Follow Our First Steps on the Path to Being Plastic-Free

Reducing single use plastics is at the top of the list this year for the boys and me. We’ve picked up a little of the local obsession with the ‘baggie’ among other bad habits and need to clean up our act. However a few easy, cost effective changes are already greatly reducing how much we throw away.

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Blowing Off the Baggie

First on the list was ditching the ‘baggie’ / ziplock or whatever you want to call it.  These addictive little bags come in all different sizes and it was just a case of working out what we used each type for and what to use instead.

Snack size and half gallon were easy to replace. Mostly they went in lunch bags for portioning off snacks. Both my kids already have reusable insulated lunch boxes which we now put dividable containers inside to hold their sandwich or other main food.  We also have small single serving plastic tubs that are great for snack time.  And for those times when you truly need a bag we found Lunch Skins (UK link) or ReZip.  These reusable bags are a direct replacement for single use plastics. Ideal! The next challenge is to start avoiding individually packaged foods.

Watch Out, Incoming!

Reducing the waste coming into the house wasn’t as easy but is clearly a key area in reducing how much we have to throw out. I’ve had reusable large shopping bags for some time… and have improved how often I remember to take them with me! But the packaging on foods and plastic fruit and veg bags are still  irritating.  These reusable produce bags (UK link) have solved some of the issue.  I was a little nervous that the stores might think I’d lost my marbles putting fruit and vegetables into my own bags which aren’t totally see-through but none of the shops I’ve tried them in minded at all. I’m a total convert.

I keep thinking that if I use four reusable produce bags a week that’s over 200 plastic bags a year that aren’t sent to landfill. Definitely a win.

Laundry Lessons

Now this may shock my American friends. I never owed a tumble drier until I moved here 5 years ago. Yes, I was 35 before I owned a tumble drier! Mostly because our homes were smaller in the UK but also I guess because the need wasn’t strong enough. It was quite a culture shock for me too. In my subdivision, in the deepest burbs, I’m not allowed to hang clothes out to dry!  It seems ridiculous to heat clothes to dry them on a summer day that’s over 90f, but that’s how it goes. So, my compromise here is to start using my airing rack more and to use wool dryer balls (UK link).  These help cut down drying times, negate the need for softener (one less plastic bottle) and eliminate disposable dryer sheets.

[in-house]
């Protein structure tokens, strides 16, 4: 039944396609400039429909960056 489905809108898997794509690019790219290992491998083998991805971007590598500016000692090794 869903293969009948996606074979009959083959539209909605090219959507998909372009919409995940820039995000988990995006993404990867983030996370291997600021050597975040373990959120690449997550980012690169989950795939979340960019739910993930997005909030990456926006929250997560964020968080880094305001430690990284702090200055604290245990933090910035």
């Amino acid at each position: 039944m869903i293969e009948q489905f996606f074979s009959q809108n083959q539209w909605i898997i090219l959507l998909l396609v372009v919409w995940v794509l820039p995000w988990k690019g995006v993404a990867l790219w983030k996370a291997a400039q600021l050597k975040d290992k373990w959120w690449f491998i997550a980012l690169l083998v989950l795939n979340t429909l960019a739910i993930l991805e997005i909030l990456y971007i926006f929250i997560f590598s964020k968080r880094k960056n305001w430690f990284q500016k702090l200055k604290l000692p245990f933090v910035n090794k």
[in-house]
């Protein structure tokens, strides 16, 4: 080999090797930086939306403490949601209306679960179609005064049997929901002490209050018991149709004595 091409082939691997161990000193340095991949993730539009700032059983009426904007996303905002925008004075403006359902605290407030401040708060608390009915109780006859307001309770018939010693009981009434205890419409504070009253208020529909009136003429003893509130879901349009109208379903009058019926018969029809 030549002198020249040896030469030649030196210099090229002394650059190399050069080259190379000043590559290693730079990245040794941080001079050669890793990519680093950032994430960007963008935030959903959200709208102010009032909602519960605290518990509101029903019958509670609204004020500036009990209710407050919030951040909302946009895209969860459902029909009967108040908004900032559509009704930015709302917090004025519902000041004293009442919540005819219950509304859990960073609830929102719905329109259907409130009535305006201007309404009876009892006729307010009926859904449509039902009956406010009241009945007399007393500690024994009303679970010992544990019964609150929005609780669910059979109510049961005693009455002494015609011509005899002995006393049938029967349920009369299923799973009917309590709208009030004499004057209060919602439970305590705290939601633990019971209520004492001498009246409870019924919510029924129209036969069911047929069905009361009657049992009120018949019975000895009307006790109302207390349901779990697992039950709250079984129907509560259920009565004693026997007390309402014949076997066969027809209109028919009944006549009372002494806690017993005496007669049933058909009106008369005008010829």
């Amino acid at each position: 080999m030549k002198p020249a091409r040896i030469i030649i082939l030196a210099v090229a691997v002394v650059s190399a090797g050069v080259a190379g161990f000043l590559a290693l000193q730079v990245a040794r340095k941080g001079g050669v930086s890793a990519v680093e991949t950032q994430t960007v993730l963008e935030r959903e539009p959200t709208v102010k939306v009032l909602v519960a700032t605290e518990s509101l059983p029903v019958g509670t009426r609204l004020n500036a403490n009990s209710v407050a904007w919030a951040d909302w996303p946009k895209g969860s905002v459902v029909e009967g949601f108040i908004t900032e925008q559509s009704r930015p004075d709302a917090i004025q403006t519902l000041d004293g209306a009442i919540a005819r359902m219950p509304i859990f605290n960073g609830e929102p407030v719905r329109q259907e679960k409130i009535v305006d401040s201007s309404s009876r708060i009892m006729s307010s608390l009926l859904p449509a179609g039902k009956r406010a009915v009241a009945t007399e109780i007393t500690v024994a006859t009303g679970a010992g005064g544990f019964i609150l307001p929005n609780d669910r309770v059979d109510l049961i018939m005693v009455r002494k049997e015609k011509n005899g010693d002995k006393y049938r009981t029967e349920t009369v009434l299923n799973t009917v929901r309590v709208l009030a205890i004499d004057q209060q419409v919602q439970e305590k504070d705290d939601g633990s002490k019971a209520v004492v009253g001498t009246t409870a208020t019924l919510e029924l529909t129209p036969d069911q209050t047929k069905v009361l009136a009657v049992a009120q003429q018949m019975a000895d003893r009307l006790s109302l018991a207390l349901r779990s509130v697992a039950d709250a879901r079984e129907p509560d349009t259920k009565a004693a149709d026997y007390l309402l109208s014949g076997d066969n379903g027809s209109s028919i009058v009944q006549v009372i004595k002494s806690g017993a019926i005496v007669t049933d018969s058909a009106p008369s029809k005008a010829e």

No More Clinging On

So, this was a British hangover…using cling film / plastic wrap on leftovers, lunches and in the microwave (I think Americans use paper towels to stop the splatter?).  But it so easily solved. Where had silicone food covers (similar UK link) been all me life? Quicker and easier then faffing around trying to cut the cling, they go straight in the dishwasher and no waste involved. Perfect. I’m certain I shall never buy plastic wrap again.

Time for a Drink…

My final phase one switch was to treat myself to a travel coffee mug. Tens of billions of singe use hot drinks cups are tossed into landfill every year. There are many, many great designs for reusable cups to choose from.  I simply keep my clean mug in my car’s cup holder, use it, wash it and put it back in it’s home ready for another day.

If you commute on public transport and are short of space in your bag there’s even collapsible cups (UK link) to help the cause. With summer on its way I’ll also be checking our water bottles are ready for use and finding myself a cold drinks tumbler too…

Not a bad first effort at reducing waste but we’ve still got a long way to go.  Let me know what your easiest eco wins were.






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